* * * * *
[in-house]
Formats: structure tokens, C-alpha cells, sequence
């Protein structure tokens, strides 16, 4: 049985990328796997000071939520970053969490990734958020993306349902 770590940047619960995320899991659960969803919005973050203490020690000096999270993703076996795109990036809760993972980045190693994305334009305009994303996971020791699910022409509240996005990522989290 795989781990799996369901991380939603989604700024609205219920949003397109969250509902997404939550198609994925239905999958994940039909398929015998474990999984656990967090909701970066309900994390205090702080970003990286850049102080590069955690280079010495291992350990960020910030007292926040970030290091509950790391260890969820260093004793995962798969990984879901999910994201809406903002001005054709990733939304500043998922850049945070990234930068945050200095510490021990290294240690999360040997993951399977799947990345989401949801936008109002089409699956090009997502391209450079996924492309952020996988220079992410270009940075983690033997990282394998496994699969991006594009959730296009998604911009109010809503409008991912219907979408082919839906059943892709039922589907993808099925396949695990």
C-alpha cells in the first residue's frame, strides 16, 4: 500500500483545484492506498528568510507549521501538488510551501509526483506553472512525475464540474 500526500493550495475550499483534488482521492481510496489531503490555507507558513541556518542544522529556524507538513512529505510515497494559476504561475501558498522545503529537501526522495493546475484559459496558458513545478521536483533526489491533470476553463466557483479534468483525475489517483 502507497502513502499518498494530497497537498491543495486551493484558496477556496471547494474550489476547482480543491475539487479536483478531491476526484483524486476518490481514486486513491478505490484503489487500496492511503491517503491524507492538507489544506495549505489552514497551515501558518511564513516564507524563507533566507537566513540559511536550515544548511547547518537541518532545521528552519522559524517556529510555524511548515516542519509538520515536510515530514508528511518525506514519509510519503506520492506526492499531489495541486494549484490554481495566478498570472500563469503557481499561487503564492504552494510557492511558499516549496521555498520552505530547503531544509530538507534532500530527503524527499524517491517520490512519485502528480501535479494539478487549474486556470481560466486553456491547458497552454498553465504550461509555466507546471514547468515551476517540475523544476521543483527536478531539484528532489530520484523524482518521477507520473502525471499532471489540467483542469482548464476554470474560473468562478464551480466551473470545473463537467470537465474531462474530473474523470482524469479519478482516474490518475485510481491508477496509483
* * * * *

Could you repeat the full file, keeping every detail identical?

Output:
[in-house]
Formats: structure tokens, C-alpha cells, sequence
């Protein structure tokens, strides 16, 4: 049985990328796997000071939520970053969490990734958020993306349902 770590940047619960995320899991659960969803919005973050203490020690000096999270993703076996795109990036809760993972980045190693994305334009305009994303996971020791699910022409509240996005990522989290 795989781990799996369901991380939603989604700024609205219920949003397109969250509902997404939550198609994925239905999958994940039909398929015998474990999984656990967090909701970066309900994390205090702080970003990286850049102080590069955690280079010495291992350990960020910030007292926040970030290091509950790391260890969820260093004793995962798969990984879901999910994201809406903002001005054709990733939304500043998922850049945070990234930068945050200095510490021990290294240690999360040997993951399977799947990345989401949801936008109002089409699956090009997502391209450079996924492309952020996988220079992410270009940075983690033997990282394998496994699969991006594009959730296009998604911009109010809503409008991912219907979408082919839906059943892709039922589907993808099925396949695990």
C-alpha cells in the first residue's frame, strides 16, 4: 500500500483545484492506498528568510507549521501538488510551501509526483506553472512525475464540474 500526500493550495475550499483534488482521492481510496489531503490555507507558513541556518542544522529556524507538513512529505510515497494559476504561475501558498522545503529537501526522495493546475484559459496558458513545478521536483533526489491533470476553463466557483479534468483525475489517483 502507497502513502499518498494530497497537498491543495486551493484558496477556496471547494474550489476547482480543491475539487479536483478531491476526484483524486476518490481514486486513491478505490484503489487500496492511503491517503491524507492538507489544506495549505489552514497551515501558518511564513516564507524563507533566507537566513540559511536550515544548511547547518537541518532545521528552519522559524517556529510555524511548515516542519509538520515536510515530514508528511518525506514519509510519503506520492506526492499531489495541486494549484490554481495566478498570472500563469503557481499561487503564492504552494510557492511558499516549496521555498520552505530547503531544509530538507534532500530527503524527499524517491517520490512519485502528480501535479494539478487549474486556470481560466486553456491547458497552454498553465504550461509555466507546471514547468515551476517540475523544476521543483527536478531539484528532489530520484523524482518521477507520473502525471499532471489540467483542469482548464476554470474560473468562478464551480466551473470545473463537467470537465474531462474530473474523470482524469479519478482516474490518475485510481491508477496509483